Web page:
And Dabers added: “The criteria and conditions that must be met by the candidate will be excluded, as it is not possible for those who are wanted for justice, whether at home or abroad, to contest the elections, and Libya will not be presided over by a war criminal who violated humanitarian law.”

Debars said – to Al-Jazeera Net – that the arrival of a figure who has criminalized the right of the Libyans to power will lead to an era of blood, murder, revenge and continuous conflict.

The Supreme Council of State in Libya approves the presidential and legislative elections lawsThe Supreme Council of State in Libya approves the presidential and legislative elections laws (Al-Jazeera)

guaranteed right

However, Member of Parliament Muhammad al-Abani believes that running for office is a right for every Libyan citizen who wishes to run in the presidential or parliamentary elections, if he meets the conditions.

Al-Abani added – to Al-Jazeera Net – “No one will be among the candidates who violates the conditions, and if the commission violates this in the legislation regulating the elections, the door for appeal is open.”

Abani said that Libya’s interest in democracy, and this requires opening the door for candidacy for everyone who feels qualified and able to serve his country, “and countries have the right to express their opinion on the candidates in a way that serves their interests, including the United States.”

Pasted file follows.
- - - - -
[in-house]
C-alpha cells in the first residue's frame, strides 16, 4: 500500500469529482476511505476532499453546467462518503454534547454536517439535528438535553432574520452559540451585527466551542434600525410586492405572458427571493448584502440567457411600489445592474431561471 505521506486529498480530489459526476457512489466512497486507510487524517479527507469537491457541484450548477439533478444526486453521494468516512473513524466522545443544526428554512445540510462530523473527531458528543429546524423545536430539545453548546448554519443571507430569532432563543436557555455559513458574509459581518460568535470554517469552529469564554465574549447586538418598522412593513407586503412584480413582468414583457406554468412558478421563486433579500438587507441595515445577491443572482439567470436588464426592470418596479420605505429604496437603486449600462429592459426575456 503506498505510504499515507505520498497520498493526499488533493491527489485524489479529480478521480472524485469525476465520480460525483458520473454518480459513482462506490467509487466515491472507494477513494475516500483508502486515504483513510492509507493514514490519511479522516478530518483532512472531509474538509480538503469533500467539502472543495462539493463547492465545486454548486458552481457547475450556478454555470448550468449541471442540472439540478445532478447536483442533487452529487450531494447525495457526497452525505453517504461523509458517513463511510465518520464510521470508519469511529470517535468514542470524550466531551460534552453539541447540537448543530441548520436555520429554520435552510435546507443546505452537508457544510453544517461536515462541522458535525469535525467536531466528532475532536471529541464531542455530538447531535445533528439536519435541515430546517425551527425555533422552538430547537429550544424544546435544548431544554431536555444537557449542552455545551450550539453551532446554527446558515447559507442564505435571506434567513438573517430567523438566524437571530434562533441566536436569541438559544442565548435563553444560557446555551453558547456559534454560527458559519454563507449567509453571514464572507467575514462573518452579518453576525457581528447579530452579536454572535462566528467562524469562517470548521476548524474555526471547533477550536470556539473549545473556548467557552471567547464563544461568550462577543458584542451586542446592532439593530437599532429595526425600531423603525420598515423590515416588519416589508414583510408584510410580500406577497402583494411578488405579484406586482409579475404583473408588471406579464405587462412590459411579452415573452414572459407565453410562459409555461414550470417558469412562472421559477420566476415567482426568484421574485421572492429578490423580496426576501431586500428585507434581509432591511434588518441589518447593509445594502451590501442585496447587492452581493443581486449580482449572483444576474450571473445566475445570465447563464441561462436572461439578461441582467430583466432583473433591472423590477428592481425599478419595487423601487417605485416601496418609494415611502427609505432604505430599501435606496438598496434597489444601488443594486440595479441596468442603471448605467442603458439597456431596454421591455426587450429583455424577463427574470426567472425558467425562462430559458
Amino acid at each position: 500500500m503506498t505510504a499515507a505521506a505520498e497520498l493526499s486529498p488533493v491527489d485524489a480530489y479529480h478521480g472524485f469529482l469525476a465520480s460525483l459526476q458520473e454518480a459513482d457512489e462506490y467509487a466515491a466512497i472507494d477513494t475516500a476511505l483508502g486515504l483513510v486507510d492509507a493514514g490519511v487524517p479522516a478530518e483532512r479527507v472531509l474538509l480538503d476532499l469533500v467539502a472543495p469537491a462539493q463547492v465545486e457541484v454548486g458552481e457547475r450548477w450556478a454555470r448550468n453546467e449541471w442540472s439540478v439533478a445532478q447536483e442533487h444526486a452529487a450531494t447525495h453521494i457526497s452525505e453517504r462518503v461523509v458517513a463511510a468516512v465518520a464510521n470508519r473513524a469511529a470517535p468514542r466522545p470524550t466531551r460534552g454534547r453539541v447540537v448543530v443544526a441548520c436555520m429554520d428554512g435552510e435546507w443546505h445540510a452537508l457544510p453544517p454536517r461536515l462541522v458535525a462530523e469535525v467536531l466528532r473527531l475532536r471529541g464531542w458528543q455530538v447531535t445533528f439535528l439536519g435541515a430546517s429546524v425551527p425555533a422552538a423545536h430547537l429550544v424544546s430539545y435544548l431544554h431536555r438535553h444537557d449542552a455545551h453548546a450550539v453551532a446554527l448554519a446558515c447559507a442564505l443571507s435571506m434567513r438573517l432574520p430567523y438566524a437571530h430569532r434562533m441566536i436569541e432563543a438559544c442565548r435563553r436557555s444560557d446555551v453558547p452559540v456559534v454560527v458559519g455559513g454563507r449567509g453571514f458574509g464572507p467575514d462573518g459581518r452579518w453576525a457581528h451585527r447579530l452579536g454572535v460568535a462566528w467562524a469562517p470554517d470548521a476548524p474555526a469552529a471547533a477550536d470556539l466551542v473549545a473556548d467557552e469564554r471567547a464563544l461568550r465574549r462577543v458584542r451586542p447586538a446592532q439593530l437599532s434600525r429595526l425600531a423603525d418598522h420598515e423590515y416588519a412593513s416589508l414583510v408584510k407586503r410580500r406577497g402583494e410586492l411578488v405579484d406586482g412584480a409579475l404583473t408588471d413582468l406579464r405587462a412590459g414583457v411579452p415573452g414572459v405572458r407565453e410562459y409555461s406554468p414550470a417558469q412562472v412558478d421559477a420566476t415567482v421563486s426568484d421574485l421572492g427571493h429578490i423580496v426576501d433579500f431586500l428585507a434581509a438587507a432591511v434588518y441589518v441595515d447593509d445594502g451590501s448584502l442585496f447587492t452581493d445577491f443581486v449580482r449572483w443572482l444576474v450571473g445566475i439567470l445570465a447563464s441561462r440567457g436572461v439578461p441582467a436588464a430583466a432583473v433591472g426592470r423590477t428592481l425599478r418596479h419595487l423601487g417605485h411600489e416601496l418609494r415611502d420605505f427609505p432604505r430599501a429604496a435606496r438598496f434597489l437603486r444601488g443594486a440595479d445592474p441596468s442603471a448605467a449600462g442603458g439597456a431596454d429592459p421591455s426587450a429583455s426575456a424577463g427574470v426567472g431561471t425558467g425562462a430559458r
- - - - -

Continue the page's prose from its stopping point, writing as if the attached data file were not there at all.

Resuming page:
“We will not go back”

On the other hand, a member of the Supreme Council of State, Ahmed Naqi, believes that Libya is on its way to political stability “despite the plots of the haters,” as he put it, and “it will not return to the dark, unhappy past and the rule of tyranny.”

Naqi told Al Jazeera Net: “The people have tasted freedom, and they cannot be satisfied with those who rob them of the gains they reaped from the February 17 revolution, and they will choose their next leaders on whom we rely for the stability of the country.”

The council member believes that the neighboring countries and the major countries have become more insistent on the stability of Libya, to participate in the process of reconstruction and development, and the development of oil and gas, gold and minerals trade, and transit trade to Africa.

Pour oil on the fire

Political analyst Abdullah al-Kabir believes that the candidacy of Saif Gaddafi and Haftar will add more fuel to the fire of the conflict, because there is no national consensus on their candidacy, and that “their presence in this race means the continuation of division and an increase in tension.”

Al-Kabeer said – to Al-Jazeera Net – that there is no interest or future for Libya in the return of personalities from the caves of the painful past, indicating that the bet now is on the progress of collective awareness of the need to finally break with the past to cross towards change.